CHINA SOCIAL CREDIT TO-GO? The Vancouver, Canada location of a famed Chinese restaurant chain has just dubiously raised the bar in offering an authentic Chinese dining experience.
The Haidilao Hotpot restaurant has effectively installed a pilot social credit surveillance system, complete with cameras that watch every table. Manager Ryan Pan said the Chinese-made system was installed to “punish” staff if they didn’t adhere to corporate standards. But the system also records and mines customer activity and data.
Incredibly, Pan also admitted that captured video is sent back to China. He declined to specify the reason, except to say it was “secret.”
The Haidilao story might seem bizarrely singular, but as reported previously in the Trends Journal, China is actively pushing its surveillance technologies beyond its borders, including to western nations.
Haidilao, which was founded in Sichuan, China, has 935 worldwide locations, more than 36 million VIP members, and 60,000 plus staff. So, its foray into surveillance systems is noteworthy.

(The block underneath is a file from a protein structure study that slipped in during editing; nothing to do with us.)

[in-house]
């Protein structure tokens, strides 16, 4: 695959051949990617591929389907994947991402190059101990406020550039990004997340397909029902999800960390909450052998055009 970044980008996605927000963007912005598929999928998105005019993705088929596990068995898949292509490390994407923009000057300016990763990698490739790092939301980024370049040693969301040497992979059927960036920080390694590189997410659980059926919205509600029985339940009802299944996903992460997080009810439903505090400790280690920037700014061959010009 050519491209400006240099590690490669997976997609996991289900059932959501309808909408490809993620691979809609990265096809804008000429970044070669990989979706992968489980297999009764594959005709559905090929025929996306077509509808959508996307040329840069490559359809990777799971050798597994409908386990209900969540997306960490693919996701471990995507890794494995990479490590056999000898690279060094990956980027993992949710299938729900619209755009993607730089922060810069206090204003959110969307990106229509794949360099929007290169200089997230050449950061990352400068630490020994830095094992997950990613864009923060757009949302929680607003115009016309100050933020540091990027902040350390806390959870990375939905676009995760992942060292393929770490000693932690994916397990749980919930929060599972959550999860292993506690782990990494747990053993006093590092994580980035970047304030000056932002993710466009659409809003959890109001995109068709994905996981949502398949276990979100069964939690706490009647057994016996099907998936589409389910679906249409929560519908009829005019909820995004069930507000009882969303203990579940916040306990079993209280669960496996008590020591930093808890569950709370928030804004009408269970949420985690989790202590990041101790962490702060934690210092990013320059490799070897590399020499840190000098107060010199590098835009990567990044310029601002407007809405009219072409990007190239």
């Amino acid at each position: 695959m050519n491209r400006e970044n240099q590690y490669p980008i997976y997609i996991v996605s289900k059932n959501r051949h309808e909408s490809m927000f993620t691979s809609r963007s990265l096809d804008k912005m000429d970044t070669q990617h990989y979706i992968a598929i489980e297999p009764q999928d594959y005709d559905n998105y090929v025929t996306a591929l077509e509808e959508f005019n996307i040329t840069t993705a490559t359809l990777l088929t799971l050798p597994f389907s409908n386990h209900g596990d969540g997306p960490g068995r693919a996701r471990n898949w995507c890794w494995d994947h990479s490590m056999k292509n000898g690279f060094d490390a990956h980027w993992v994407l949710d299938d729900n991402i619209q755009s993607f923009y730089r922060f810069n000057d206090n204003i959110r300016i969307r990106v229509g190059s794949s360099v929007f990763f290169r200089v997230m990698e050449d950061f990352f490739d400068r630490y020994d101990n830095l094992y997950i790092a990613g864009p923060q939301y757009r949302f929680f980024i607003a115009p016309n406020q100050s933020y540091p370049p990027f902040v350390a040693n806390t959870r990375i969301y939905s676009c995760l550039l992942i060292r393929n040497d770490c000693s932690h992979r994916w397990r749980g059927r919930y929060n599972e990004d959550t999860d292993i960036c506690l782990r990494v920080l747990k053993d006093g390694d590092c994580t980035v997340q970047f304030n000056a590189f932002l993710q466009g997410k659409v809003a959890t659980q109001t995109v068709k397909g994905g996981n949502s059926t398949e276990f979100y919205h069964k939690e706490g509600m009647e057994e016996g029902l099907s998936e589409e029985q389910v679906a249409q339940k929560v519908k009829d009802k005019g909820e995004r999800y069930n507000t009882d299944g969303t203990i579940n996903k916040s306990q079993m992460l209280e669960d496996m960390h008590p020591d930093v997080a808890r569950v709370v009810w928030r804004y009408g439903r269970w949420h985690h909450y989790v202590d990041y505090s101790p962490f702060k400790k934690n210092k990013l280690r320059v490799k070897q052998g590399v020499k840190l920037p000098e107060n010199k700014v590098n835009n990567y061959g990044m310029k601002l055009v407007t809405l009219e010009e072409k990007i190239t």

Currently, China’s “social credit system” infamously tracks and records social and financial behavior of its citizenry via a comprehensive, granular surveillance apparatus. Citizens who don’t adhere to approved behaviors and activities are penalized, stripped of rights, and worse. Disfavored persons and even whole populations including the Uighurs face a horror show of internment, culling of body parts for organ transplants, and enslavement.
Of course, perhaps China is also learning a thing or two about nuance from American-based technology giants like Google and Facebook, which have wielded their tremendous influence and captive user bases to politically suppress and manipulate public discourse and political activity, and push experimental COVID vaccines to an unwilling populace.
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